It would be AWKWARD.

BarrySanders20 said...

Harro thinks Roberts is on the down low about his gayness. Sorry, not buying that.

Now I am certain that we have had gay justices before. Gay in the orientation sense, not in the joyful sense.

In the recent past/present, Souter, Kagan, Sotomayor, and Kennedy are all more far more likely gay than Roberts.

Come on, let's speculate: Gay or not?

EMD said...

I hope that loser doesn't get an invite.

SteveR said...

It would be nice if the Chief Justice gave the happy couple a fancy espresso machine.

I understand you can get a great deal on some top of the line pressure cookers as well.

EMD said...

OT: Our 4th Keurig died this morning.

This sounds like an indictment on Kuerigs, as they don't last ... but we've only ever purchased one machine. Every time we call after the new one stops working, they send another, free of charge.

Maybe they just like the sound of my wife's voice.

Lance said...

12 cousins on each side is a "very, very big family"? Good grief. I've got more cousins than that just on my Dad's side, and five times that many on my Mom's.

EMD said...

12 cousins on each side is a "very, very big family"? Good grief. I've got more cousins than that just on my Dad's side, and five times that many on my Mom's.

Maybe they're just counting first cousins or something.

I Have Misplaced My Pants said...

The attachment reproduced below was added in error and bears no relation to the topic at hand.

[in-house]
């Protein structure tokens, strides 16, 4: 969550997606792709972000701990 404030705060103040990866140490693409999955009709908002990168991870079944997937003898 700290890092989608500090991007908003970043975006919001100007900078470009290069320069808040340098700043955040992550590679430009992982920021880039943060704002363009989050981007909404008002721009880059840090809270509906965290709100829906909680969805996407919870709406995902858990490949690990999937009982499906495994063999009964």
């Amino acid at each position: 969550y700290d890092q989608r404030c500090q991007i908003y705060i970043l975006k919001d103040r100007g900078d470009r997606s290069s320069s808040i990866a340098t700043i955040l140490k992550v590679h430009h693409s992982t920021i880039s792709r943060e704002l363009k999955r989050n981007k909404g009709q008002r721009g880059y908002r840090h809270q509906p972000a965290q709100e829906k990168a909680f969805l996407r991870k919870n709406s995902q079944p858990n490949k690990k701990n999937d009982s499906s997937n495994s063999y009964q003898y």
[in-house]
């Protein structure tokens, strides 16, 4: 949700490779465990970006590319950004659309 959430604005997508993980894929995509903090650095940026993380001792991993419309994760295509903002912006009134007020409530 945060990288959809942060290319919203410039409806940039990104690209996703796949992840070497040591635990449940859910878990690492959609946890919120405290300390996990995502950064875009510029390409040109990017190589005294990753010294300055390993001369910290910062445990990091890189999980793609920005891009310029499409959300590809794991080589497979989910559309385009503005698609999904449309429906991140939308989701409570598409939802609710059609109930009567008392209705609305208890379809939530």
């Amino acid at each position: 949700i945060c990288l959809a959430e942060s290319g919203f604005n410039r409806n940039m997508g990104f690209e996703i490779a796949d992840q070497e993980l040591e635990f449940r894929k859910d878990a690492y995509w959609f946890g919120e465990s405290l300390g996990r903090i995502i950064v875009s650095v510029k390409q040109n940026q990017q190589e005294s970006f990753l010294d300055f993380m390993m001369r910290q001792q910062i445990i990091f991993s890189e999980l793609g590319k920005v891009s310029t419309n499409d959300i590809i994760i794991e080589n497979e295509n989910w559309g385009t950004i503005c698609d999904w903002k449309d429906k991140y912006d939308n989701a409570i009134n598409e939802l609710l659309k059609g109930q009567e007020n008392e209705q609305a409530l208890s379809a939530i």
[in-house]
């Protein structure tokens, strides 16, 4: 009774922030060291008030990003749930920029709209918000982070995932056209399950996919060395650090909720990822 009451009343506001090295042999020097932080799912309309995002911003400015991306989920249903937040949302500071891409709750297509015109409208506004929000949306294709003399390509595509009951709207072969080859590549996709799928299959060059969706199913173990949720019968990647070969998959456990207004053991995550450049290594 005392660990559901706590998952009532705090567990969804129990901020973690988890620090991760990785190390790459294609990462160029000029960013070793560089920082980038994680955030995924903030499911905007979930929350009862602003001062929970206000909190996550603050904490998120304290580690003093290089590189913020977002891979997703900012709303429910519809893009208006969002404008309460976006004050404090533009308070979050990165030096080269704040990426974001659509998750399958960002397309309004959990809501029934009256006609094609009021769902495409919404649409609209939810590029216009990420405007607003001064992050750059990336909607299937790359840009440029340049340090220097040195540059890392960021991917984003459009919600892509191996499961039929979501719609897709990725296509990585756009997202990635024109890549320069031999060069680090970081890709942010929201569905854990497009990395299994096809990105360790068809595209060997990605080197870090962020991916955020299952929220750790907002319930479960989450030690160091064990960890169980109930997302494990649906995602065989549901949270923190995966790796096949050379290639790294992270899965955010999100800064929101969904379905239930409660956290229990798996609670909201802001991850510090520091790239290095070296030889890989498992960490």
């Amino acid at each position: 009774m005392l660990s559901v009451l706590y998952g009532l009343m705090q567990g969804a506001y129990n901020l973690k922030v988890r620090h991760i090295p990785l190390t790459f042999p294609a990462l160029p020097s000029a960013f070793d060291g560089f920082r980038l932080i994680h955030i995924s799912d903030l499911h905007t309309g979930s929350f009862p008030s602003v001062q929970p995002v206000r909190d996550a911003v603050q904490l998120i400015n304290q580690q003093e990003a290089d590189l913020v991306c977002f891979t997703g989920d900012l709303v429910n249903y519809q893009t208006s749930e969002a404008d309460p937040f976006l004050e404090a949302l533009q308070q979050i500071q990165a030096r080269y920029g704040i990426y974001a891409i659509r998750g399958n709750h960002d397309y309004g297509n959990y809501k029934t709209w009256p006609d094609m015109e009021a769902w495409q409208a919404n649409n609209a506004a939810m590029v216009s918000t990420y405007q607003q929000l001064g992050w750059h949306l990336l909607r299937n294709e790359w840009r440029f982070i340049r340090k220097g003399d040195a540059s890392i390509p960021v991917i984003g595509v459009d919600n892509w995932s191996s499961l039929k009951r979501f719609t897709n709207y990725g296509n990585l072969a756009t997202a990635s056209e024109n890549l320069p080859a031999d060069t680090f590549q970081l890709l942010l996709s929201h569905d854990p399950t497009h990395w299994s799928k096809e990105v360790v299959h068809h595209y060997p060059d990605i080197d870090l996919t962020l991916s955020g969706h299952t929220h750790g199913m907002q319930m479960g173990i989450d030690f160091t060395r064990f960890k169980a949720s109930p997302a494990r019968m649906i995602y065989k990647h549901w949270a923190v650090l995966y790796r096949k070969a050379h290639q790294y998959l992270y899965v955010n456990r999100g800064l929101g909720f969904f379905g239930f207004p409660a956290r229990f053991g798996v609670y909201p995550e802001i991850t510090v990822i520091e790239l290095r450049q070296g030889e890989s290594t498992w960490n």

Lance, I thought that too. My mom has nine siblings and my dad, five. Lost count of the cousins when they all started having babies. Catholics FTW!

Freeman Hunt said...

[Jean] Podrasky says she’s just as surprised that Roberts voted to uphold DOMA, as she is that he sided with the majority in throwing out the Prop 8 case on procedural grounds, which had the effect of making gay marriage legal again in California.

I was laughing about this kind of lay commentary the other day with a relative. Both the relative and I support government same sex marriage, but we both thought it was funny to watch people all over the Internet take strong opinions or click "Like" on Supreme Court decisions.

Did everyone else wake up one day knowing all of the minutiae and subtleties of constitutional law? Was there a mass, direct-to-brain information download that I missed?

"Great decision!" or "Terrible decision!" almost always means, "I agree with this political position," but that doesn't make a court decision great or terrible. That's almost always a very complicated matter of law.

Dante said...

Now we can all look forward to a skewed sampling of sympathetic gay marriages. I don't intend to read them, as that's not the point.

Windsor knew what the point was:

Two years later, Spyer was dead, leaving Windsor with a $363,000 federal estate tax bill that would not have been levied if Thea had been Theo.

In my view, there is little doubt this is about money, and in particular money for largely able bodied people that didn't expend the energy to reproduce the next generation. Now, these people are special.

It would be interesting to see a balanced review of gay marriages, and how many of them end up being entirely for financial gain.

Dante said...